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Jan 11, 2007 02:11 PM

Chili Powder -- Store-Bought or Make Your Own?

Now that the weather here in PA has turned winter-like, my culinary cravings turn to chili. For years I've been making my own chili powder by toasting a combination of dried chili peppers, seeding and pulverizing them, and adding toasted, pulverized dried cumin seed. Labor intensive but worth it -- or so I've believed.

Now I'm wondering if I really need to do this. What do CH chili lovers do? Do you blend your own, or do you use a readily available chili powder? Is there a particularly good chili powder that you can recommend?

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  1. I'm with you - freshly roasted whole spices makes a much more flavorful chili.

    4 Replies
    1. re: srgoodman

      Which dried peppers do you prefer?

      1. re: CindyJ

        I use anchos and chipotles. I dry cook them in a cast iron skillet, then core and seed before use. As per a good chili recipe I found on the Internet:
        I simmer the chiles in a chicken broth and vinegar mixture, then run them through the blender. (The recipe cited doesn't use chipotles, but I love them, and would never leave them out.


        Like you, I also dry cook whole cumin seed. At the last second, I throw in some Penzey's Mexican Oregano, to heat it through without burning it. I then run the mixture of cumin and oregano through my spice-dedicated coffee mill.

        1. re: srgoodman

          I'm not particularly fond of the smokiness of chipotles. But this and other posts have opened my eyes to Penzey's, and I'm about to place my first order from them.

          1. re: CindyJ

            Cindy, Welcome to the dark side of a Penzeys addiction.
            Once you have used their products, nothing else will suffice. I just recently found a Penzeys brick and mortar store(Grand-cRapids Mi), but give your debit card to a friend, as they should have a warning sign on the door.

    2. I like to use dried chilis..a lot of them. But I don't toast them. Should I? I like to put my own spices in because otherwise I would have too much cumin. To my taste, I'm careful that the cumin not dominate the chili.

      2 Replies
      1. re: Rhee

        The recipe I use is based loosely on a recipe from my old "Best Recipe" cookbook, and it calls for toasting the dried chilis in the oven for just a few minutes. This makes them puff up and it also makes them a little more crisp, which, I believe, makes them easier to seed and helps to get them pulverized into a nice, fine powder. BTW, I use an old coffee grinder to pulverize them. It's a grinder that is dedicated to spice grinding now, and it works really well.

        1. re: CindyJ

          Toasting does, indeed make it a little easier to grind, as dried chiles usually still have some moisture in them.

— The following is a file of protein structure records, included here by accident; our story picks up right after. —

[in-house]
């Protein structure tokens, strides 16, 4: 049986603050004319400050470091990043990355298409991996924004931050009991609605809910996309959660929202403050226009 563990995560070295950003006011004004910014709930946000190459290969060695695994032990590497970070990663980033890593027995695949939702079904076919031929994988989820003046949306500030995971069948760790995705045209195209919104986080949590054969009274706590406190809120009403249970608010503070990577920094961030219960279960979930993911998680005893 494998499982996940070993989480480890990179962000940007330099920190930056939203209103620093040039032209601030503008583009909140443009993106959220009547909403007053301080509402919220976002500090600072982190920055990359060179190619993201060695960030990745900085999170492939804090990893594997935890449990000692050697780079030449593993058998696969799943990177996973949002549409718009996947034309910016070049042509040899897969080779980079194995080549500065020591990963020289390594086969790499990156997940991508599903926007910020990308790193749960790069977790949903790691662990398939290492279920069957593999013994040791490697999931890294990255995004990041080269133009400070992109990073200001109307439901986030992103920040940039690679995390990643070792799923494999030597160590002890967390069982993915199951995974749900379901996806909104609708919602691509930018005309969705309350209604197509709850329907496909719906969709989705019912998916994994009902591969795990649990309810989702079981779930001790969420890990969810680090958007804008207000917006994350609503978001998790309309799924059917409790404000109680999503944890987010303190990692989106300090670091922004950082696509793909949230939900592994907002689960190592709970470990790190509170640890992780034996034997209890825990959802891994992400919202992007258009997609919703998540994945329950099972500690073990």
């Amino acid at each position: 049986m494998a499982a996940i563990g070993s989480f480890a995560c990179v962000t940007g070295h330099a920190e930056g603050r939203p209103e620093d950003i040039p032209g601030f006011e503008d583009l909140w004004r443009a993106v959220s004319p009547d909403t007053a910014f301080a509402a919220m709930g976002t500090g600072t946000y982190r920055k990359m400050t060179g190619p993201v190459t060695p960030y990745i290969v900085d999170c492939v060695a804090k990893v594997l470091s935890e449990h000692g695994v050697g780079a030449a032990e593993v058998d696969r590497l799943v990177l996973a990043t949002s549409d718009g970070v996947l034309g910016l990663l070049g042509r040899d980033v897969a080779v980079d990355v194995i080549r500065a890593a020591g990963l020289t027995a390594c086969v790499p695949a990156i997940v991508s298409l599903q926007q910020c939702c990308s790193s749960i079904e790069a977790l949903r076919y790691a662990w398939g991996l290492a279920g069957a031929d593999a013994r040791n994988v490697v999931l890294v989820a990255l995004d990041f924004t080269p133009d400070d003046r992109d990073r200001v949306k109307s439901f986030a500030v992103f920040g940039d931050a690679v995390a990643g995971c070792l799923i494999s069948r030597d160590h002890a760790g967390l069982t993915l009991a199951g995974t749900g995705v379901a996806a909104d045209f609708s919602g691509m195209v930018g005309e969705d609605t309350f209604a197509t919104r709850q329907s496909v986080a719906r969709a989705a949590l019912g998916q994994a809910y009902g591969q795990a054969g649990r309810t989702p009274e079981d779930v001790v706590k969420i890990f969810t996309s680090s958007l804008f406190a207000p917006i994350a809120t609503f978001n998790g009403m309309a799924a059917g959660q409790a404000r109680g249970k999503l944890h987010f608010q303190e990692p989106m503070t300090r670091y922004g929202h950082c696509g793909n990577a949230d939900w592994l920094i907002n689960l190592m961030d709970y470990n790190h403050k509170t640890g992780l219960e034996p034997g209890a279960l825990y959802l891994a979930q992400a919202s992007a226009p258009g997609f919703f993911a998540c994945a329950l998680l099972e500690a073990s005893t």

but more importantly, it releases some of the wonderful flavors as well.

          I also have a coffee grinder that I use for this.

      2. I've been happy with Penzeys blend.

        1 Reply
        1. re: AKR

          AKR, I start with the Penzyes basic and hot chili mix, and then add more fresh ground pasilla's and smoked paprika.
          My BF could eat whole habs and complain that they aren't hot enough, so I keep "Dave's insanity" on the table for his garnish.

        2. I always make my own. Realize it isn't for everyone, but I think it is much better and can be customized for whatever I want it for.

          Basically, I toast an ancho, then a lot of guajillo chiles (a more fruity, less bitter flavor than anchos in my opinion), possibly a chipotle or maybe one of my own smoked habanero. I toast a little bit of cumin (I find a little goes a long way) and a good amount of coriander. Throw all that into a spice grinder with a good amount of mexican oregano. The result is, in my opinion, an amazing chile powder. Depending on the application, I might bolster it with some garlic and onion powder. Add some salt and brown sugar and it's my base BBQ rub too.

          can't go wrong.

          1. Is there any real reason to make a powder ahead of time, much less buy it premixed? The basic ingredients are some sort of blend of mild to hot chilies, cumin, mexican oregano. Coriander (seed) doesn't sound right. Garlic, onion, and salt can be added during cooking.

            Mexican oregano can be stored in its coarse form, and crumbled into the stew as it cooks. Cumin can be bought in seed form, toasted and ground at the time of use, or just bought ground.

            What I use for the chilies can vary with what is available, and how much time I have. Ground dried chili (ancho, pasila, New Mexico) is readily available on the spice rack of any Mexican food aisle.

            I also buy the whole dried chilies. You can toast them to add some flavor. You can grind them yourself. I prefer soaking them, and using a food mill to separate skin from pulp. Some times I'll tear the chilies open, remove the seeds, and put the whole thing in the stew. Then I fish out the large pieces of skin later.

            The hot part can come from your choice of hot ground chilies or prepared sauce. I also keep various brands of mild chili sauce on hand, from simple pureed ancho (or Peruvian panca) to Goya's Salsita ancho version.